The Humble Harve Story

(Pictured: Los Angeles DJ Humble Harve Miller, at right with the beard, photographed in 1968, backstage with a member of Iron Butterfly and an unidentified woman. I don’t know if that’s his wife.)

If you google the phrase “national album countdown,” the second hit out of 625,000 is a link to this low-rent blog of mine, which should give you some idea of how little information there is on the Interwebs about the National Album Countdown. Each week, veteran Los Angeles DJ Humble Harve Miller counted down the top 30 albums as compiled by Record World, the little sister of Billboard and Cash Box. A 1977 ad in Billboard celebrating the show’s first anniversary says it’s on 85 stations around the country, although a 1980 Billboard article about syndicator Westwood One says only that it airs on the Armed Forces Network. Scattered mentions of the show from around the web indicate that it lasted until 1985. During 1976, I was a dedicated listener to the show, and I frequently kept track of the top 30 as Harve counted them down.

Humble Harve Miller was one of the Boss Radio jocks at KHJ starting in 1967, but his tenure there ended in 1971, when he was 36 years old. On May 7 of that year, he shot and killed his wife. The story goes that she had been unfaithful to him, and she taunted him by saying that if he didn’t like it, he should get a gun and shoot her. Which he did. After two weeks in hiding (at Phil Spector’s mansion, according to one account), he was caught. Miller pleaded guilty, got five-to-life for second-degree murder, and went to prison in August. In December, Billboard reported that Miller was going to program a new radio station set up at the Chino Institute for Men, where he was incarcerated. Radio stations and record labels would donate equipment and records. (Miller was supposedly furloughed from prison to make a trip to San Diego, driving his own car, to pick up donated records from radio station KGB.) The Columbia School of Broadcasting of Los Angeles planned to offer classes for inmates, although Billboard snarked that “Harve doesn’t need any lessons, of course.” In January 1972, a one-line item in Billboard reported, “Chino Men’s Prison has been hearing some good rock since disk jockey Humble Harve began serving his term.”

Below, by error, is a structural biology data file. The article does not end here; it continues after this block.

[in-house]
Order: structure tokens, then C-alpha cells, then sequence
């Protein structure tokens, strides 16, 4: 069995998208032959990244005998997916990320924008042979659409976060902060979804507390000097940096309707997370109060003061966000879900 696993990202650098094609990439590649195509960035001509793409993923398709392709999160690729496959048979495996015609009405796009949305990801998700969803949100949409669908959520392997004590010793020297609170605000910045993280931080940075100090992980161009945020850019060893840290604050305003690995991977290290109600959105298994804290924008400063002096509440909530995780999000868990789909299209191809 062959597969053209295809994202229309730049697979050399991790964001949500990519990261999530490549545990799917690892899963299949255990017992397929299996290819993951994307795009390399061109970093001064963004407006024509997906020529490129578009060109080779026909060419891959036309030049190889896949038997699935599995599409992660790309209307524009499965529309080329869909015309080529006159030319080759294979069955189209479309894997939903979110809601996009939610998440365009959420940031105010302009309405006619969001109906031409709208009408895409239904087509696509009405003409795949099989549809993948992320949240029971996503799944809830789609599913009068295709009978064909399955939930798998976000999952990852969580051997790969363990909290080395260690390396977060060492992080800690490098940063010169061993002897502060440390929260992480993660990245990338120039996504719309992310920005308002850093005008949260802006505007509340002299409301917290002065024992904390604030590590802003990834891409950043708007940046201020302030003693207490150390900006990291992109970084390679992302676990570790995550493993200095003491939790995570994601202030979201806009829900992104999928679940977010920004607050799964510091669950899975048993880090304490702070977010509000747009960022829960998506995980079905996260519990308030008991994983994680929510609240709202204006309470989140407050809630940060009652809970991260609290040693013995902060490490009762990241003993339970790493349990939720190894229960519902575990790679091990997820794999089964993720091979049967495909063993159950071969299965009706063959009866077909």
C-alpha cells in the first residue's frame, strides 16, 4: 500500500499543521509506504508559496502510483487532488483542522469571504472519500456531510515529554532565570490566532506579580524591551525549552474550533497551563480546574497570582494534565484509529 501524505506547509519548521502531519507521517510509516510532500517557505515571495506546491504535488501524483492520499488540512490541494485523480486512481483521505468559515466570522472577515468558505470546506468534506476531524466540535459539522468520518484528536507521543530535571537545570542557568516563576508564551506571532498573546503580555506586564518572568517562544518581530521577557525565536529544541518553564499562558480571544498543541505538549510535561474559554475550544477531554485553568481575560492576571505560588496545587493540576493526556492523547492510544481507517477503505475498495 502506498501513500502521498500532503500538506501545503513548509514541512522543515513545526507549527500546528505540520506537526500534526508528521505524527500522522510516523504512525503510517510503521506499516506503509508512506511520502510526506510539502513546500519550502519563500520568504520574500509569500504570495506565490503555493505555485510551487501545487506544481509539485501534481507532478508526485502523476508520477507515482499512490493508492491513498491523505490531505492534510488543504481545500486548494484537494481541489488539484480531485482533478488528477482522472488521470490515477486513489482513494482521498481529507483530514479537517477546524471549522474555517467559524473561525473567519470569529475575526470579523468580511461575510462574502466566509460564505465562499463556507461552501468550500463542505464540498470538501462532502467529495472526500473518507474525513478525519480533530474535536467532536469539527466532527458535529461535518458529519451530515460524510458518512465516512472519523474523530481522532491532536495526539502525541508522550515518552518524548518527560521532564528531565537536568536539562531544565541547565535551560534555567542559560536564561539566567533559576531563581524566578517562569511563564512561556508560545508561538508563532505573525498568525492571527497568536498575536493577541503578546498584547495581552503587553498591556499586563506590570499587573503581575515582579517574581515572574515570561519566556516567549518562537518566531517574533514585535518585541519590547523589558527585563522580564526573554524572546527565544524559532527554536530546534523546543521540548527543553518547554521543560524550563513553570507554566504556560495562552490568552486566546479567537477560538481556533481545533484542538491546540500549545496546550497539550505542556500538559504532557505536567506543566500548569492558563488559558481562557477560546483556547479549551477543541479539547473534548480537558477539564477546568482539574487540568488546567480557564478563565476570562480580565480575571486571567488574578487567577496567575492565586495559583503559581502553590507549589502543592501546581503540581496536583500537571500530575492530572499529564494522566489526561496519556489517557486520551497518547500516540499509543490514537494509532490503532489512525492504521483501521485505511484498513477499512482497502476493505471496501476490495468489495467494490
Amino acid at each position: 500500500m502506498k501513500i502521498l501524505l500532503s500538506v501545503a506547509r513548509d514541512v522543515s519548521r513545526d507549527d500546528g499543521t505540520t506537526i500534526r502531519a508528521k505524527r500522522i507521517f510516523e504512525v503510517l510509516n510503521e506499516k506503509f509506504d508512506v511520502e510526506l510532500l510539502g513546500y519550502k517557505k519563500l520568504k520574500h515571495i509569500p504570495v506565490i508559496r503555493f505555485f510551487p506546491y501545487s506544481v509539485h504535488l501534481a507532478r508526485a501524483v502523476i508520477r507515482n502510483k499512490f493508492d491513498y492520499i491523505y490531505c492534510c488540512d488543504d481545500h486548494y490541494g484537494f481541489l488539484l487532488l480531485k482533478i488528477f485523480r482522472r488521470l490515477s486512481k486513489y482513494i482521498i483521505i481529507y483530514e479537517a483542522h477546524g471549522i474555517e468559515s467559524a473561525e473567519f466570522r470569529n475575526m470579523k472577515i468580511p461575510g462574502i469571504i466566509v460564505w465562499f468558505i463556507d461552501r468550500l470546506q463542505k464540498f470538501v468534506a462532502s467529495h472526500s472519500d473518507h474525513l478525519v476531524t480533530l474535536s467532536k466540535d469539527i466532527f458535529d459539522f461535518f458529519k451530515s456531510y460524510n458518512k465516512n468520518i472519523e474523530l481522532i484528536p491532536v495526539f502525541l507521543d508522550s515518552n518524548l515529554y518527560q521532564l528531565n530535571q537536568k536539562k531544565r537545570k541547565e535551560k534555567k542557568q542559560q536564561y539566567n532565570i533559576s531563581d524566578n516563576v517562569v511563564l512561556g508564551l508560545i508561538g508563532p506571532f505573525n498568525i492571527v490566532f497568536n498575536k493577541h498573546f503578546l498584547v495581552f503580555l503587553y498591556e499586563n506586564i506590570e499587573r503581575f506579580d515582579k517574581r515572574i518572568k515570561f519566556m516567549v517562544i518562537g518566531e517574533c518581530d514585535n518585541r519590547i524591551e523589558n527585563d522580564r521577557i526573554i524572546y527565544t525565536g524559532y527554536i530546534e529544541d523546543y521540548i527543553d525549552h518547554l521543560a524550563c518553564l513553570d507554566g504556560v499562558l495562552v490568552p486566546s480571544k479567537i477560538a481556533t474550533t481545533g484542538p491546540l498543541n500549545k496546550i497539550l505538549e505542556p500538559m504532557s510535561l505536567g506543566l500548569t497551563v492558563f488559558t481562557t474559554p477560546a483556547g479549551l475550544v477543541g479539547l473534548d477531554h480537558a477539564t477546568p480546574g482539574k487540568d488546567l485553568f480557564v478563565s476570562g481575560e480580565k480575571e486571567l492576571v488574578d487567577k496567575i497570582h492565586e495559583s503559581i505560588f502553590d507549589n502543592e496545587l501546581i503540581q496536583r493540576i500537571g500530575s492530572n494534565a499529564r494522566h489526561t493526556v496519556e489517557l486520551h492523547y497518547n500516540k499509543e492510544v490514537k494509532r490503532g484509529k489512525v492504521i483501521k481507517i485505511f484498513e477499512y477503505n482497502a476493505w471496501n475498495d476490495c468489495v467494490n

It’s unclear to me just how long Miller was in prison. One blogger mentions that he “received a 14-month sentence.” If that’s how long he served, he would have been out in October 1972. A May 1974 edition of Billboard noted Miller’s return to the Los Angeles airwaves on KKDJ. In July 1974, he sat in for Casey Kasem on American Top 40. When KKDJ was purchased by the owners of KIIS in 1975, he was installed on an evening shift, the same daypart he worked on KHJ in the 60s. His voice was featured in the 1975 movie Aloha Bobby and Rose, as the title characters listen to their car radio. And in 1976, he became the host of the National Album Countdown.